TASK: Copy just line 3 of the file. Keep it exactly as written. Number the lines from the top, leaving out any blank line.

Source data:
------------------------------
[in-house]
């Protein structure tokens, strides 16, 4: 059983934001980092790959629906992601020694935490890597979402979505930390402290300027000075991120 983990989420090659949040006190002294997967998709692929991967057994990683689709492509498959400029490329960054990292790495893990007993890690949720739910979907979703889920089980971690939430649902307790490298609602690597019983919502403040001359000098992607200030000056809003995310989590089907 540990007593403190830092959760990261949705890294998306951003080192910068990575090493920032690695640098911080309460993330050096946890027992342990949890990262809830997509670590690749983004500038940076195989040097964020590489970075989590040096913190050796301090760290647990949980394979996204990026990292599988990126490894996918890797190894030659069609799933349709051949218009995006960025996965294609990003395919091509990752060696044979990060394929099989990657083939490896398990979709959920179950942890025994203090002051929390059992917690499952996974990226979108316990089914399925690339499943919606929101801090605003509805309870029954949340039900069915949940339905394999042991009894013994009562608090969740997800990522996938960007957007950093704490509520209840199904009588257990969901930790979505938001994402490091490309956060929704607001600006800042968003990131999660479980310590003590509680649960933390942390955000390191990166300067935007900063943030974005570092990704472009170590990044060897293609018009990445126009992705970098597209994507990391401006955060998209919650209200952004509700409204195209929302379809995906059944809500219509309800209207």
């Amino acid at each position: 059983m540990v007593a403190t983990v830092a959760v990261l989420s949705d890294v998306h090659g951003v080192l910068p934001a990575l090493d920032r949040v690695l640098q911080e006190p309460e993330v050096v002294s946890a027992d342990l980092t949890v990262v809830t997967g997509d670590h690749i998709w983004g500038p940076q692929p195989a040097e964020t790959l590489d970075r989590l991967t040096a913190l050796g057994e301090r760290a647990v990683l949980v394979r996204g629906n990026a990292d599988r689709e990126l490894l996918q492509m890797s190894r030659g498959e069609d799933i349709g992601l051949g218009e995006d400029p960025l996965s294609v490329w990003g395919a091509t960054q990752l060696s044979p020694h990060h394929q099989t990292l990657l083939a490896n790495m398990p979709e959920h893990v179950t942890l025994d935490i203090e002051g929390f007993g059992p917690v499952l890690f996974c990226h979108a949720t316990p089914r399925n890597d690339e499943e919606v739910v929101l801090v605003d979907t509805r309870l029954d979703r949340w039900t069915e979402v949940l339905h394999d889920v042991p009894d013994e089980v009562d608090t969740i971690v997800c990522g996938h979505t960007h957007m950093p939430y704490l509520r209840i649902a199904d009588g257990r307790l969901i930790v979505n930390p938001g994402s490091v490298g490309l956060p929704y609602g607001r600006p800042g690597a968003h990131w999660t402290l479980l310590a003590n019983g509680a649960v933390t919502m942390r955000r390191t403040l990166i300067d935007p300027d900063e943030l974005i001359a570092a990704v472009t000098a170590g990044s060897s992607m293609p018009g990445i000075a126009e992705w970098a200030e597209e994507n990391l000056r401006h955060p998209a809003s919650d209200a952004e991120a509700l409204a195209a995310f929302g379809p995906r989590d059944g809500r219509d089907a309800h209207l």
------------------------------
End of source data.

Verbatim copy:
């Amino acid at each position: 059983m540990v007593a403190t983990v830092a959760v990261l989420s949705d890294v998306h090659g951003v080192l910068p934001a990575l090493d920032r949040v690695l640098q911080e006190p309460e993330v050096v002294s946890a027992d342990l980092t949890v990262v809830t997967g997509d670590h690749i998709w983004g500038p940076q692929p195989a040097e964020t790959l590489d970075r989590l991967t040096a913190l050796g057994e301090r760290a647990v990683l949980v394979r996204g629906n990026a990292d599988r689709e990126l490894l996918q492509m890797s190894r030659g498959e069609d799933i349709g992601l051949g218009e995006d400029p960025l996965s294609v490329w990003g395919a091509t960054q990752l060696s044979p020694h990060h394929q099989t990292l990657l083939a490896n790495m398990p979709e959920h893990v179950t942890l025994d935490i203090e002051g929390f007993g059992p917690v499952l890690f996974c990226h979108a949720t316990p089914r399925n890597d690339e499943e919606v739910v929101l801090v605003d979907t509805r309870l029954d979703r949340w039900t069915e979402v949940l339905h394999d889920v042991p009894d013994e089980v009562d608090t969740i971690v997800c990522g996938h979505t960007h957007m950093p939430y704490l509520r209840i649902a199904d009588g257990r307790l969901i930790v979505n930390p938001g994402s490091v490298g490309l956060p929704y609602g607001r600006p800042g690597a968003h990131w999660t402290l479980l310590a003590n019983g509680a649960v933390t919502m942390r955000r390191t403040l990166i300067d935007p300027d900063e943030l974005i001359a570092a990704v472009t000098a170590g990044s060897s992607m293609p018009g990445i000075a126009e992705w970098a200030e597209e994507n990391l000056r401006h955060p998209a809003s919650d209200a952004e991120a509700l409204a195209a995310f929302g379809p995906r989590d059944g809500r219509d089907a309800h209207l």